Evaluation of Restoration Efforts in the Tryon Creek Watershed

Restoration work taking place this Summer

A group of Portland State University students have spent the last two months visiting previous restoration sites in the Tryon Creek Watershed. The students visited each site and took account of the amount of native versus invasive species of current plants, and the general success rates of past re-plantings. The focus was to help the Tryon Creek Watershed Council be aware of which sites are still in need of eradication of invasive plant species that are preventing native species from thriving.

What’s the big deal about invasives?

Invasive species are a threat to biodiversity and water quality.

  • Non-natives can spread from the confines of a private yard or garden on shoes, in the wind, or by animals.
  • When they enter a foreign ecosystem, they compete with the existing native species for resources. Invasive species are often more adaptable than native species, and grow rampantly without animal predators in the area that are unable to digest the introduced plant.
  • The result is that the invasives eventually become one of the main species in the ecosystem, decreasing biodiversity
  • As a result, this promotes soil erosion because lack of plants suited to hold back water banks and slow water absorption leads to more sediment in the waters. The warmer, cloudier water makes it very difficult fish to spawn or for bacteria to maintain a balanced water quality
  • Without a broad range of different species of plants, animals, insects, etc. living in an ecosystem, the entire ecosystem can collapse.

Not all non-natives are created equal

The non-native plants that compete for resources such as sunlight and water are the ones that pose a threat to beneficial native species. The following are some common invasive species the Portland State University students documented. Some have easily mistakable native “look alikes,” which are also listed, along with the main ways to differentiate between the native and invasive types:


This is an invasive species that is identified by its glossy leaves which protrude along the stem alternatively. This plant produces bright red berries.



Oregon Grape
Unlike its invasive counterpart, its leaves are less glossy and the leaves on either side of the stem are parallel to one another, almost in pairs. The berries it produces are a dark blueish purple.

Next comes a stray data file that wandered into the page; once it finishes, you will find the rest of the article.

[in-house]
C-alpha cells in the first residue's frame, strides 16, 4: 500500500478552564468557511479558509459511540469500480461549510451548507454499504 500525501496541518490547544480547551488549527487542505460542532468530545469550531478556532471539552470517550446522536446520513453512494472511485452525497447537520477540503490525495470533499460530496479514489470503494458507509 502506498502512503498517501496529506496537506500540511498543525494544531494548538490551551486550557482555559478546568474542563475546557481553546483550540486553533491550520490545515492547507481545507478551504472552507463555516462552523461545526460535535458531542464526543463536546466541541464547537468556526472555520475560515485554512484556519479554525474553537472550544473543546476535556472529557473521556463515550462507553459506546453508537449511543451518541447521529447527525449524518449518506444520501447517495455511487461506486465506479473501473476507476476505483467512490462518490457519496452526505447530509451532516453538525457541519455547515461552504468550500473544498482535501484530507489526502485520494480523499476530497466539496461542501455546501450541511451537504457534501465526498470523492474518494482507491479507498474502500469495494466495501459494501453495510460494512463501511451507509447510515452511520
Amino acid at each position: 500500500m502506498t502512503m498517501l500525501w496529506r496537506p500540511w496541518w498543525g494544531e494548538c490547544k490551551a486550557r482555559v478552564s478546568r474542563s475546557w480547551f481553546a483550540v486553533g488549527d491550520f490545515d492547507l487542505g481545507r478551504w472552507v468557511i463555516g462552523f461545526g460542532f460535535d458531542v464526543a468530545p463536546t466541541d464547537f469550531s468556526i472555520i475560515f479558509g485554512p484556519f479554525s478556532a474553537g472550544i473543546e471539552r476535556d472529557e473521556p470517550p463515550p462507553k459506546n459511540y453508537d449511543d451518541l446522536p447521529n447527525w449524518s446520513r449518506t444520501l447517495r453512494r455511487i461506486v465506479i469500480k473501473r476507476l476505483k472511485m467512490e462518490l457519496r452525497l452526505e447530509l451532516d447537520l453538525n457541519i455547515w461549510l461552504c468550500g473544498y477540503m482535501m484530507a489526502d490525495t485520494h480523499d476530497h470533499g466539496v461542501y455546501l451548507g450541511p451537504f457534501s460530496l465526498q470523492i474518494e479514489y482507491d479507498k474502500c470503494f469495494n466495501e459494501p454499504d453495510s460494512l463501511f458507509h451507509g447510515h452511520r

Himalayan Blackberry
This species of berry has thick, branch-like stems with strong thorns. The leaves come off the stem in groups of five.


Oregon Blackberry
This native species of blackberry has more vine-like stems, and the leaves are in groups of three. Additionally, the plant looks less malicious as there are less thorns and the stem is more flexible compared to its invasive counterpart. There is also a white coating along the stem in this species.


Other invasives are much more obvious to identify as they possess characteristics unlike other plant-life in the area such as:


An invasive plant that grows into a tree. It eventually has had white buds that bloom into small flowers.


English Ivy

A green vine that can be found blanketing ground cover, engulfing shrubs and can also take over trees of any size. It can be identified by its dark, green waxy leaves with three to five points from a heart-shaped base.


Stinky Bob / Herb Robert

This invasive plant is easily identified by its pungent smell, along with its red stem, parsley-like leaves, and purple flowers–when in bloom.


Creeping Buttercup

As the name might suggest, this invasive species is a type of ground cover and produces yellow flowers with three to five petals. Growing on hairy stocks, the green jagged leaves are grouped into three with a central leaf


Morning Glory

Sometimes called Bind Weed, this plant can grow quickly and can be difficult to get rid of. It climbs up other plants to gain access to more sunlight and because it is not native, it can out compete plants it has latched onto. It has a spade shaped leaf which grows off of a vine once the vine has wrapped itself around the stem of another plant.



Though highly prevalent and somewhat exotic-looking, the soft-spoked stalks of distinctive horsetail is a native forb to Oregon. They flourish in the hot summer months, then fade in the Autumn.


What can you do to help?

Volunteer with the Friends of Tryon Creek Eco Crew the first and second Saturday of each month.